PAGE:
Boeing 737 Development Concepts


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26 May 2006
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I found that book in google search and I found a strange info
about the two Boeing-737 configurations,I know they spoke
after that about the Sud Aviation Carrvelle,but notice the hint
under the drawing;

Also I found on the pages 10 to 14,the M-184 jet airliner,and
I can't ID this aircraft.


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XB-70 Guy said:
Could the M-plane be from Martin?

Definitely not in that timespan! (Martin's Model 184 was a 1944 project).
Besides, Martin never used the M- as a prefix, that was a mistake from magazines and historians!

M-184 seems like a Fairchild designation... and probably is, too. Other Fairchild projects of the same era were the M-185, M-186 and M-225.

Hesham, if you can post a picture of that M-184, we can see if it holds any commonality with the other Fairchild designs.
Model of Boeing 737 concept at the Boeing Archives.

From the picture caption on Flickr:
Boeing looked at making a rear engined 737.



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Realistically - and historically - the alternative would be to either throw them out or destroy them. It's rare for an American aerospace company to give a damn about keeping such things.
True - you only have so much space. Wish I could get a job dusting that room.
Model of Boeing 737 concept located at the Boeing Archives Bellevue, Washington.



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Model of Boeing 737-200 concept located at the Boeing Archives Bellevue, Washington.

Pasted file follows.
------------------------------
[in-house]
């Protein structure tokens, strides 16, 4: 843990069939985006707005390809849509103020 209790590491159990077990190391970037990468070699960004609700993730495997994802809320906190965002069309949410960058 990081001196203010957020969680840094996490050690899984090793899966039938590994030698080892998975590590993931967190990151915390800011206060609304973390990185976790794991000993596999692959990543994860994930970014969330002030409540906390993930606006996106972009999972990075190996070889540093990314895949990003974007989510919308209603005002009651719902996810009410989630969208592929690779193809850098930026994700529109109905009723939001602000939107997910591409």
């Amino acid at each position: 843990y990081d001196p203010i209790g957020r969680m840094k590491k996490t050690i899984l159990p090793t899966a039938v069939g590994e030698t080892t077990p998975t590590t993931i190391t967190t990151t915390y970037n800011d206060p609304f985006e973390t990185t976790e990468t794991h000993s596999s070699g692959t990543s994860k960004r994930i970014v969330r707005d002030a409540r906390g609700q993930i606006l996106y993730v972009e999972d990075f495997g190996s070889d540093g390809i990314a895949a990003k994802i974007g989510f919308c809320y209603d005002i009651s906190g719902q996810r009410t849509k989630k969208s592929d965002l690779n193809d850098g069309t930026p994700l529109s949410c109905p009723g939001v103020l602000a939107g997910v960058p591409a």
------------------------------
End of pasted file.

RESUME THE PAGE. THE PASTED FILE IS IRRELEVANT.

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Strange coincidence, that the nose of the version with the rear mounted engines looks much closer
to the much later "Boeing 717", although the fuselage diameter seems to have been the same for
all versions.

(blowup of the nose comes from a photo from )


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Triton said:
Boeing 717 as in the re-branded McDonnell Douglas MD-95? Or are you referring to another Boeing 717?

No, I meant the MD-95, or actually the "DC 9", as shown in the lower part of the photo.
Didn't know such models still existed, the forward/overwing nacelle configuration is new to me. There's a past issue from Air International that has pictures and line drawings of the design evolution. Gonna have to go digging in the library for those.

The rear-engined T-tail version I believe is an early design study for five-abreast seating before Jack Steiner went for six-abreast seating to use the 707 fuselage cross-section/nose for two reasons- to save on development costs and time because Douglas was two years ahead of Boeing on the DC-9 and Steiner (with Joe Sutter's help) had determined that six-abreast seating offered better operational costs.

When they switched over to a six-abreast fuselage, the rear engined placement became more problematic. The model in the back left of the first shot *might* be one of the rear-engined six-abreast designs with a low set tailplane.
Electric driven nose wheel

To help speed things up, Stirling Dynamics has contracted with WheelTug to design a new nose wheel for Boeing's 737NG jet airliner. The new wheel will contain electric motors powered by the aircraft's Auxiliary Power Unit (APU)

Boeing 737-100 in USAF Military Airlift Command livery (but never ordered for MAC, only as CT-43), scale 1/100 (source: P. LaCicero). Made in the mid 1960s from resin, by Precise Models?


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With regards as to the 737-200, looks like it will be with us for a while yet, especially our Canadian friends: